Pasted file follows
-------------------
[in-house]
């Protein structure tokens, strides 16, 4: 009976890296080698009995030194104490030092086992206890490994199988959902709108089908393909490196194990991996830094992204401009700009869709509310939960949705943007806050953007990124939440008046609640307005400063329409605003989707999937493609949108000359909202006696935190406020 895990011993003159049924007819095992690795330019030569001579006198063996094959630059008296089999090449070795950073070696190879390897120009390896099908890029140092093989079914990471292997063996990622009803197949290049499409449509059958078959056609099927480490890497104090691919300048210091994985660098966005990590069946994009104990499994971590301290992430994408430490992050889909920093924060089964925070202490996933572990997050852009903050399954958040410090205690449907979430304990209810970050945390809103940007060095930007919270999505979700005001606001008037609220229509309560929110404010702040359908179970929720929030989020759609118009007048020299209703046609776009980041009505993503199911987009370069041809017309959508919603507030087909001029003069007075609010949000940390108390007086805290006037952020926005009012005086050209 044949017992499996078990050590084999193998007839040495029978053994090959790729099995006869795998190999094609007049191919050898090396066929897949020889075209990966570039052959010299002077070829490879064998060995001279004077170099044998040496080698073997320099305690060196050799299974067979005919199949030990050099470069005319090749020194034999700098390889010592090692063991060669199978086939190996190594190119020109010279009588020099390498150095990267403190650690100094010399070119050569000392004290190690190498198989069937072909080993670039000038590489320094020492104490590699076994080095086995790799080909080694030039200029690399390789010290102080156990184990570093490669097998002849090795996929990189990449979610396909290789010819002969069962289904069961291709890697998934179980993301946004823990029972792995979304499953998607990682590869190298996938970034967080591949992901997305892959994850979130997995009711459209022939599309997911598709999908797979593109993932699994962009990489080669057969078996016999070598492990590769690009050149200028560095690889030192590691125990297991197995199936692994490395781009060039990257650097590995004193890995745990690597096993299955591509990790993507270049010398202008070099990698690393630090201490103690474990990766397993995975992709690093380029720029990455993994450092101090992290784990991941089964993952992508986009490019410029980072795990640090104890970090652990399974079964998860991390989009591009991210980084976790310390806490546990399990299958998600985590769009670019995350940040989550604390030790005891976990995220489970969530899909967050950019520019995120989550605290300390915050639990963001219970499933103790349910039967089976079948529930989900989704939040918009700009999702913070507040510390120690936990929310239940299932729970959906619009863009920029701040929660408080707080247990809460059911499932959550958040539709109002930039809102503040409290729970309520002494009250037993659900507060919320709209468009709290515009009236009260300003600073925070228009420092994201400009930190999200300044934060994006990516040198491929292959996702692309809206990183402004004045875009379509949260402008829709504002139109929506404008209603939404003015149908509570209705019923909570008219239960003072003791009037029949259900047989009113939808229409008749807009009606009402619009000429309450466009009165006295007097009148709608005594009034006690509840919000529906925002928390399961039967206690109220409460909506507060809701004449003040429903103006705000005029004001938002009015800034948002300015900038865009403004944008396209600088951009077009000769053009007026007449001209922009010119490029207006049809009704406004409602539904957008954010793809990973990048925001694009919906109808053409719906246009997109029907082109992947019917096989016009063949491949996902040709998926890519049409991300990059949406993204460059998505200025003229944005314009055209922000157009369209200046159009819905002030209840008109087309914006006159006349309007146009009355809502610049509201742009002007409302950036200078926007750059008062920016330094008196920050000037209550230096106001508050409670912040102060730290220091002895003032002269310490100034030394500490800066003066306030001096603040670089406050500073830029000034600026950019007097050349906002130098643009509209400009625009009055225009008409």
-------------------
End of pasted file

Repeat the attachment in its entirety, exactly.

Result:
[in-house]
């Protein structure tokens, strides 16, 4: 009976890296080698009995030194104490030092086992206890490994199988959902709108089908393909490196194990991996830094992204401009700009869709509310939960949705943007806050953007990124939440008046609640307005400063329409605003989707999937493609949108000359909202006696935190406020 895990011993003159049924007819095992690795330019030569001579006198063996094959630059008296089999090449070795950073070696190879390897120009390896099908890029140092093989079914990471292997063996990622009803197949290049499409449509059958078959056609099927480490890497104090691919300048210091994985660098966005990590069946994009104990499994971590301290992430994408430490992050889909920093924060089964925070202490996933572990997050852009903050399954958040410090205690449907979430304990209810970050945390809103940007060095930007919270999505979700005001606001008037609220229509309560929110404010702040359908179970929720929030989020759609118009007048020299209703046609776009980041009505993503199911987009370069041809017309959508919603507030087909001029003069007075609010949000940390108390007086805290006037952020926005009012005086050209 044949017992499996078990050590084999193998007839040495029978053994090959790729099995006869795998190999094609007049191919050898090396066929897949020889075209990966570039052959010299002077070829490879064998060995001279004077170099044998040496080698073997320099305690060196050799299974067979005919199949030990050099470069005319090749020194034999700098390889010592090692063991060669199978086939190996190594190119020109010279009588020099390498150095990267403190650690100094010399070119050569000392004290190690190498198989069937072909080993670039000038590489320094020492104490590699076994080095086995790799080909080694030039200029690399390789010290102080156990184990570093490669097998002849090795996929990189990449979610396909290789010819002969069962289904069961291709890697998934179980993301946004823990029972792995979304499953998607990682590869190298996938970034967080591949992901997305892959994850979130997995009711459209022939599309997911598709999908797979593109993932699994962009990489080669057969078996016999070598492990590769690009050149200028560095690889030192590691125990297991197995199936692994490395781009060039990257650097590995004193890995745990690597096993299955591509990790993507270049010398202008070099990698690393630090201490103690474990990766397993995975992709690093380029720029990455993994450092101090992290784990991941089964993952992508986009490019410029980072795990640090104890970090652990399974079964998860991390989009591009991210980084976790310390806490546990399990299958998600985590769009670019995350940040989550604390030790005891976990995220489970969530899909967050950019520019995120989550605290300390915050639990963001219970499933103790349910039967089976079948529930989900989704939040918009700009999702913070507040510390120690936990929310239940299932729970959906619009863009920029701040929660408080707080247990809460059911499932959550958040539709109002930039809102503040409290729970309520002494009250037993659900507060919320709209468009709290515009009236009260300003600073925070228009420092994201400009930190999200300044934060994006990516040198491929292959996702692309809206990183402004004045875009379509949260402008829709504002139109929506404008209603939404003015149908509570209705019923909570008219239960003072003791009037029949259900047989009113939808229409008749807009009606009402619009000429309450466009009165006295007097009148709608005594009034006690509840919000529906925002928390399961039967206690109220409460909506507060809701004449003040429903103006705000005029004001938002009015800034948002300015900038865009403004944008396209600088951009077009000769053009007026007449001209922009010119490029207006049809009704406004409602539904957008954010793809990973990048925001694009919906109808053409719906246009997109029907082109992947019917096989016009063949491949996902040709998926890519049409991300990059949406993204460059998505200025003229944005314009055209922000157009369209200046159009819905002030209840008109087309914006006159006349309007146009009355809502610049509201742009002007409302950036200078926007750059008062920016330094008196920050000037209550230096106001508050409670912040102060730290220091002895003032002269310490100034030394500490800066003066306030001096603040670089406050500073830029000034600026950019007097050349906002130098643009509209400009625009009055225009008409």